Penguin farming has begun at Curraghs

The 2022 penguin breeding season at Curraghs Wildlife Park has officially begun.

On Sunday, the park posted on Facebook that two eggs had been laid, in two different nesting boxes.

Penguin eggs take 40-42 days to hatch, so the first new chick won’t be seen until late April at the earliest.

Once hatched, the chicks will be reared by their parents in special nesting boxes before they are old enough to venture into the main enclosure and meet visitors.

A spokesperson for the wildlife park said: ‘Pairs associate with the same mate at the same nesting site each year.

“Parenting is an equal 50/50 part of incubation and raising chicks.”

Curraghs penguins are Humboldt penguins and are classified as vulnerable to extinction by the International Union for Conservation of Nature (IUCN).

They are part of an internationally recognized breeding program run by the European Association of Zoos and Aquariums.

It is a South American penguin, and in the wild it inhabits warm areas – often distributed along the coasts of Chile and Peru, and lives mainly in the Pinguino de Humbold National Reserve in northern Chile .

They are threatened by entanglement in fishing nets, illegal trade – whether for food or as pets – habitat loss, and commercial fishing affecting their food availability.

They are sexually mature at three years old and females can lay up to two eggs.

Growth is very rapid as the chicks should reach adult size in just 10 to 12 weeks, when they leave the nest.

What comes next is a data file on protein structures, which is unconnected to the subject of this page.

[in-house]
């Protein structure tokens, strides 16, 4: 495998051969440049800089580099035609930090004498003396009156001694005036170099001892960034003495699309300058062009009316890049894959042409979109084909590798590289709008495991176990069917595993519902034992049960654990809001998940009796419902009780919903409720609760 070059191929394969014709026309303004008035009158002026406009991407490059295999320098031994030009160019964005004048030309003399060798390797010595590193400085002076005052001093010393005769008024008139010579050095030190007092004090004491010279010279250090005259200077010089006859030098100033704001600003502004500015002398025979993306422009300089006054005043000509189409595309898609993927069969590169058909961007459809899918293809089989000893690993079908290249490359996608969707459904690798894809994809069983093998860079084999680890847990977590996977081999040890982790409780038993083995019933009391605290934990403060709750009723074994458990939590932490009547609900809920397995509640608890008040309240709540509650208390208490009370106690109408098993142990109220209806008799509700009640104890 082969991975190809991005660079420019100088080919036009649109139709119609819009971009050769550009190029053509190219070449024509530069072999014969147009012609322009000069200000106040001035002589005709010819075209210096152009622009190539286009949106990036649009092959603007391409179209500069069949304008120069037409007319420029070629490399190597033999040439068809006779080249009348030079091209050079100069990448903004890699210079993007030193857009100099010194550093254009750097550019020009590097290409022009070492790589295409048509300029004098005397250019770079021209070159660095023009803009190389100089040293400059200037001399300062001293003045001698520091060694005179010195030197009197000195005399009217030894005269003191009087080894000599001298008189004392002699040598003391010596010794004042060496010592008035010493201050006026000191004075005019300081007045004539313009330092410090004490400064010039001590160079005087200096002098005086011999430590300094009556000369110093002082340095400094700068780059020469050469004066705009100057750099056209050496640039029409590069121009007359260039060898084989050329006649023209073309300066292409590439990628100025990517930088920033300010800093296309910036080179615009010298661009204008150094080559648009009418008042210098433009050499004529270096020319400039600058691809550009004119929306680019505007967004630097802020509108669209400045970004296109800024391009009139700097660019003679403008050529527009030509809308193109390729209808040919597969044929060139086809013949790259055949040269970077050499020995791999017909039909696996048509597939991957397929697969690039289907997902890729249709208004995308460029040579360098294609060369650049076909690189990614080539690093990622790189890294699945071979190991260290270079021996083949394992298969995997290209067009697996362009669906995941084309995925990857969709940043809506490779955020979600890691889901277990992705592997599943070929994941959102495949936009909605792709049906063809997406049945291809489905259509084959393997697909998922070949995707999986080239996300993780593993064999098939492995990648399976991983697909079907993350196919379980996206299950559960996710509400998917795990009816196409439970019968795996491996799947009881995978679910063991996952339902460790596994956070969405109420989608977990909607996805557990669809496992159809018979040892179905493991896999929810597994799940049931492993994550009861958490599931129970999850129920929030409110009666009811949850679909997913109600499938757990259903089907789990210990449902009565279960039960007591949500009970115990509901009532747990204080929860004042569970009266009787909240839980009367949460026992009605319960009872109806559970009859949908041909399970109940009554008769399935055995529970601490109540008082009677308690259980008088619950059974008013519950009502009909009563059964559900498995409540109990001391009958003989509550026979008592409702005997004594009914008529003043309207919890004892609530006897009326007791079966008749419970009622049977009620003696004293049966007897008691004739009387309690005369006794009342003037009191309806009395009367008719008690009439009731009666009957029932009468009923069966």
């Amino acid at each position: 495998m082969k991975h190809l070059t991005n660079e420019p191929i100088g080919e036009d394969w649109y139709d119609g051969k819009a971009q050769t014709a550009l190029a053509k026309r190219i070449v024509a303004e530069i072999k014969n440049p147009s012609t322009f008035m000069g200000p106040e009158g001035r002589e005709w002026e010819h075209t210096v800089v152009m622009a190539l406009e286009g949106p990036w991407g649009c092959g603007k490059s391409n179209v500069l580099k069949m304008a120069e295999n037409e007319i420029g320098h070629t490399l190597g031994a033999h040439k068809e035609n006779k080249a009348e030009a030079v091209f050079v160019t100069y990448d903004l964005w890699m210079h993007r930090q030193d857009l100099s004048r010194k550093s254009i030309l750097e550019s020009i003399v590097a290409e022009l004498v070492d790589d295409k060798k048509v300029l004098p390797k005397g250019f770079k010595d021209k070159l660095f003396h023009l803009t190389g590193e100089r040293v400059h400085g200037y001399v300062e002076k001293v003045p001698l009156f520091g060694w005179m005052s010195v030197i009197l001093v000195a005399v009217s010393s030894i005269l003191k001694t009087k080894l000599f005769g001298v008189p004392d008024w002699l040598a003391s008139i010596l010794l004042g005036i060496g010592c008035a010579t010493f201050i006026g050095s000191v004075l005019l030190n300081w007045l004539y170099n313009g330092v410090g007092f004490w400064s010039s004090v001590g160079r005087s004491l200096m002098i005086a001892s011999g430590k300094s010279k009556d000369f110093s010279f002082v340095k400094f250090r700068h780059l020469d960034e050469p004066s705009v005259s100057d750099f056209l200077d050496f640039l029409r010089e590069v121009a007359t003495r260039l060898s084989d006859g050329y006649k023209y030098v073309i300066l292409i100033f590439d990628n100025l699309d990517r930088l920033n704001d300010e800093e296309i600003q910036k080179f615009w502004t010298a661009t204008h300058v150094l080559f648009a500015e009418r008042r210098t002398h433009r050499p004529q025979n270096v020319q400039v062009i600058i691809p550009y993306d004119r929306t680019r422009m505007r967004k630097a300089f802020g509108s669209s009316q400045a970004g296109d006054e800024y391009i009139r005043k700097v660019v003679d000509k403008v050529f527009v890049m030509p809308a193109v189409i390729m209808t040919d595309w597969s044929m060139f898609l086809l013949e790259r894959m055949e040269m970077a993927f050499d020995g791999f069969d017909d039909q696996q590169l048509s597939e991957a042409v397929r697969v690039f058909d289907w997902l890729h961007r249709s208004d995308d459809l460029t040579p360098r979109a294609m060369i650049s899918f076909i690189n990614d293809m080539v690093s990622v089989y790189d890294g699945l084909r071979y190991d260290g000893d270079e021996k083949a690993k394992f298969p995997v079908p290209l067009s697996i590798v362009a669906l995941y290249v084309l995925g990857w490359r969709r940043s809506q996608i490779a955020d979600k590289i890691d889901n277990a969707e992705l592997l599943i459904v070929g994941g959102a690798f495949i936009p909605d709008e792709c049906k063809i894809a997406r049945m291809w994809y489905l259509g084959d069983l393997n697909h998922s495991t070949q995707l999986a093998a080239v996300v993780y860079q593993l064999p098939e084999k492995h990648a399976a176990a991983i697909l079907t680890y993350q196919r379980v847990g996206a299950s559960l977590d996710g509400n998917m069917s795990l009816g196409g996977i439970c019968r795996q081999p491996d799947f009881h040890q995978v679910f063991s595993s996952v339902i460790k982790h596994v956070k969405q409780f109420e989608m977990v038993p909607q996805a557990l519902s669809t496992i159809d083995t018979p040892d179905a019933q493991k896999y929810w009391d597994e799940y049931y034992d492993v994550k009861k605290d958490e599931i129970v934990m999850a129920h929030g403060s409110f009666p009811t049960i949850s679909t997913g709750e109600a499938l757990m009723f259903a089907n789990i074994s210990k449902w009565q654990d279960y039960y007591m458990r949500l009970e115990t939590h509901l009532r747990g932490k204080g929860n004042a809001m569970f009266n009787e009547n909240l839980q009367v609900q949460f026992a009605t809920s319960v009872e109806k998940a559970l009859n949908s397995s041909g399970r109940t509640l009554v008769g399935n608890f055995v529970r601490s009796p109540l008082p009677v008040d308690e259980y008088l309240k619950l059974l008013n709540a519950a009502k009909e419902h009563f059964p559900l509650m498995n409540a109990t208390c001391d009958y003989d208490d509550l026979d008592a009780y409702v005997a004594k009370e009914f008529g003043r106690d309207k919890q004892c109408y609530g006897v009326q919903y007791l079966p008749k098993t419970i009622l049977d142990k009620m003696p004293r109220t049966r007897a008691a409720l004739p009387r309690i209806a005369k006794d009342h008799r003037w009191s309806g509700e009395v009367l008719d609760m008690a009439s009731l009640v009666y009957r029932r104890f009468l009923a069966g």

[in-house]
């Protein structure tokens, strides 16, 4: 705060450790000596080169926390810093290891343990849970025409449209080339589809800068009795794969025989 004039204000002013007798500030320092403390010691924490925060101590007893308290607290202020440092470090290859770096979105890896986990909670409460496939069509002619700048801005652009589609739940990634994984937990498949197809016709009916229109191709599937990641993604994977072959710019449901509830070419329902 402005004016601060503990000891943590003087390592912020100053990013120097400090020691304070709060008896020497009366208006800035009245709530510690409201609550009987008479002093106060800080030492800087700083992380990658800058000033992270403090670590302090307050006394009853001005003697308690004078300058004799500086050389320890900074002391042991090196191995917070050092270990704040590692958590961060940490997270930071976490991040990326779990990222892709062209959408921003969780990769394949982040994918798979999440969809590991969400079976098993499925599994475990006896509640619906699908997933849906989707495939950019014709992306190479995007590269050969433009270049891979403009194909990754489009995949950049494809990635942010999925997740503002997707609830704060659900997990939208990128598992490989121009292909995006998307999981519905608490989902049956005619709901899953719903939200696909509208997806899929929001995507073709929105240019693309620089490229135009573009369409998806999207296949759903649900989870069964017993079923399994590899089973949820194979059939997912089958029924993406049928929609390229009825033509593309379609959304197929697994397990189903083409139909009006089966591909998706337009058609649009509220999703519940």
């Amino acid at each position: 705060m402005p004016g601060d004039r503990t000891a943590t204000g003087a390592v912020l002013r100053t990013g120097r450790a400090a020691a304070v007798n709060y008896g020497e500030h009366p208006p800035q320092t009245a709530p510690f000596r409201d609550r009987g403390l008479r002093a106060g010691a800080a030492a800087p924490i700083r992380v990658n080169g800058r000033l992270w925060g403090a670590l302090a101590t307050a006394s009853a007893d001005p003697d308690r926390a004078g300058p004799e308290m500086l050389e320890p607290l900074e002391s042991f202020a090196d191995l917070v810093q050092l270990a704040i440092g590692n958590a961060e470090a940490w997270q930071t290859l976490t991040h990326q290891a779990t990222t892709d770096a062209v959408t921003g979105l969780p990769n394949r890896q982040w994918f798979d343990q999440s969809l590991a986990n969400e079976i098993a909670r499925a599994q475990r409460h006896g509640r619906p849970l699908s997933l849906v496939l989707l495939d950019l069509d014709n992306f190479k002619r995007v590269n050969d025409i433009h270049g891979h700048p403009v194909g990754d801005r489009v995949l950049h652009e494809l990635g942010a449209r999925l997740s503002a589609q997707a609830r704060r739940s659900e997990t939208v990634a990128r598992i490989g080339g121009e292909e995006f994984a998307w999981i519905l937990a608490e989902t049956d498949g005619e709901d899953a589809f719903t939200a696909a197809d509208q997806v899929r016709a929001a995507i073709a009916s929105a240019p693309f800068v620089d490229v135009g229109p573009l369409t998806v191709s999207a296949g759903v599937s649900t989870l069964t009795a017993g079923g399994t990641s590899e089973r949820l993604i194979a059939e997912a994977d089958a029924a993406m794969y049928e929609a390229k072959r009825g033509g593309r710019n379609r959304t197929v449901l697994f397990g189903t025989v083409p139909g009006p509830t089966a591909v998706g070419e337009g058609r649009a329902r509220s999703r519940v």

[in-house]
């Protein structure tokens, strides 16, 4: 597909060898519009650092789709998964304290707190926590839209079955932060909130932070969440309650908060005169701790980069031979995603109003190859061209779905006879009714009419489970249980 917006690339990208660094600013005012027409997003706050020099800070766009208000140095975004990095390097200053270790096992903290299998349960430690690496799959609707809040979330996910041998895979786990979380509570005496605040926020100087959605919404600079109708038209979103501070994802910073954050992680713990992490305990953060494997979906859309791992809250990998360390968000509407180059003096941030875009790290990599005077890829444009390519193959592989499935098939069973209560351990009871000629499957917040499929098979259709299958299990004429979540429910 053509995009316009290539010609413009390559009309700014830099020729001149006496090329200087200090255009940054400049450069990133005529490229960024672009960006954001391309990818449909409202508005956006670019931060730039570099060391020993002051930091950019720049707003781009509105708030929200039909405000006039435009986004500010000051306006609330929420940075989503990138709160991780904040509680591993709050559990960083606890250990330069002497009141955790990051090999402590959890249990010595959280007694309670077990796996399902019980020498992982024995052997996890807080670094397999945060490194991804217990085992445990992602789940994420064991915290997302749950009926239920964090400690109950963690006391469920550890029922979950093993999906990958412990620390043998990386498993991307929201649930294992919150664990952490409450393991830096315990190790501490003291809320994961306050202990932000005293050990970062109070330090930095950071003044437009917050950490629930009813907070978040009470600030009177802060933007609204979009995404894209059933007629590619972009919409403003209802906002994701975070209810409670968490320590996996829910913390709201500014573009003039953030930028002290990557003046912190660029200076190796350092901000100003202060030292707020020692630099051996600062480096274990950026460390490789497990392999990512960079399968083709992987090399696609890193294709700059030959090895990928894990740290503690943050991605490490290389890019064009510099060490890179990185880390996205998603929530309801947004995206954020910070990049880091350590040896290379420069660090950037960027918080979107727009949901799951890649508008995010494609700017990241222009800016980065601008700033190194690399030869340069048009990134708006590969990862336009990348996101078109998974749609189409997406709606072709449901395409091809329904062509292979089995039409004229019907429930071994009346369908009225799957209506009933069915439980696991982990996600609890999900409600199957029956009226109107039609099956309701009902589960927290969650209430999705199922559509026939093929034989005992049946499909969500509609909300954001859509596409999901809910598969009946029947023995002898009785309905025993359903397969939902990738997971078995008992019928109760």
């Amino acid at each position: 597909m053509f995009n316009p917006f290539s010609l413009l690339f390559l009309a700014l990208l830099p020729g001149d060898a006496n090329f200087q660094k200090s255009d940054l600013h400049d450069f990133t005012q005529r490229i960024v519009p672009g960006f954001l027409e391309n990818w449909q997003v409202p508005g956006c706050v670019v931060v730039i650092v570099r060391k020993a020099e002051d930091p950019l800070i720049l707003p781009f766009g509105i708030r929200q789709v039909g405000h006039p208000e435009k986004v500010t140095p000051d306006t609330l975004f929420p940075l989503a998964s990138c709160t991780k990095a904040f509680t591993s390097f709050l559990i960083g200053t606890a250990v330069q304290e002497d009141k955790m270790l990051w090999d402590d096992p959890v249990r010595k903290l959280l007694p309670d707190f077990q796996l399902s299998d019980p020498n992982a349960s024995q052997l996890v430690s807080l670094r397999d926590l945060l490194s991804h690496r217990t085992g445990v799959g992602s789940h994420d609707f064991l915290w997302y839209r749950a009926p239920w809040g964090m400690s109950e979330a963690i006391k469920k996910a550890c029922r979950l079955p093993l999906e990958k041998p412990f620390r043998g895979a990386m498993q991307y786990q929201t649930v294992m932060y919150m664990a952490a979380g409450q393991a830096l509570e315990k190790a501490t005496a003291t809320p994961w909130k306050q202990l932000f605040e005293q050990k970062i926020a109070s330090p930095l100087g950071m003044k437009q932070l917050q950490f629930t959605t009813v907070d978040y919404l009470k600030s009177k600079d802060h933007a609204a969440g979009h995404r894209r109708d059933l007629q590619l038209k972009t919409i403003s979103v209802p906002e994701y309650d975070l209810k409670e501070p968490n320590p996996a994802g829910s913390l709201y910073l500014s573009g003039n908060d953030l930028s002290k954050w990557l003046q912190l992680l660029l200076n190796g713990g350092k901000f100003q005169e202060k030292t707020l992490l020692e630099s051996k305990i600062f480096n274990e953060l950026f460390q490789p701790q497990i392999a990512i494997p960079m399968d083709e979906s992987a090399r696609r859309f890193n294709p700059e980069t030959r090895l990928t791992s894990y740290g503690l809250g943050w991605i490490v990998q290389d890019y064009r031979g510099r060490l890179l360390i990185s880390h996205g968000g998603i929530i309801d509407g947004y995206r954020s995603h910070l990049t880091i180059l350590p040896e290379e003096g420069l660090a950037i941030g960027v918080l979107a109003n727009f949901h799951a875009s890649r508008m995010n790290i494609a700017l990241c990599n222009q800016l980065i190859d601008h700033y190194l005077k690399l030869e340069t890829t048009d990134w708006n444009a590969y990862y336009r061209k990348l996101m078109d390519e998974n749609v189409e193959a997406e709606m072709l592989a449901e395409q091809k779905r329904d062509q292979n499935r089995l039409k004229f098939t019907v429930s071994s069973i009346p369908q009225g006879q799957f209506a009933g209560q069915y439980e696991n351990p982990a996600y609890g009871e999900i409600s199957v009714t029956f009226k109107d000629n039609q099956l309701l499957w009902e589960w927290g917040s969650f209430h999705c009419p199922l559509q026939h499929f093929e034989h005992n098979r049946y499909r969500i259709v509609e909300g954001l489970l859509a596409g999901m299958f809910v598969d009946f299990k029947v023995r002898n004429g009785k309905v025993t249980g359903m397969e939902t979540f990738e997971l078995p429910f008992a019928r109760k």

The park said it will keep followers of its social media pages updated on how the breeding season is going.

In 2020 the park had its best breeding season yet – producing 10 chicks for the breeding program.

He has also donated his conservation fund to the charity Sphenisco which sets up a marine protected area in Chile and works to educate children and fishermen in the Humboldt region of Chile and Peru.

Last year, 14 of the rare penguins were moved from Ballaugh Park to a new home in Northern Ireland.

The penguin waddle included all 10 chicks hatched in 2020 and four that hatched the previous year, under an internationally recognized breeding program.

They have moved to a new saltwater pool and continue to be part of the European Endangered Species Breeding Program.

l The Animal Park is now fully reopened for its summer season.

It is now open daily from 9.30am to 5pm and the cafe will be open daily until the end of October.

Park trains will begin running on Sundays and public holidays from April 3.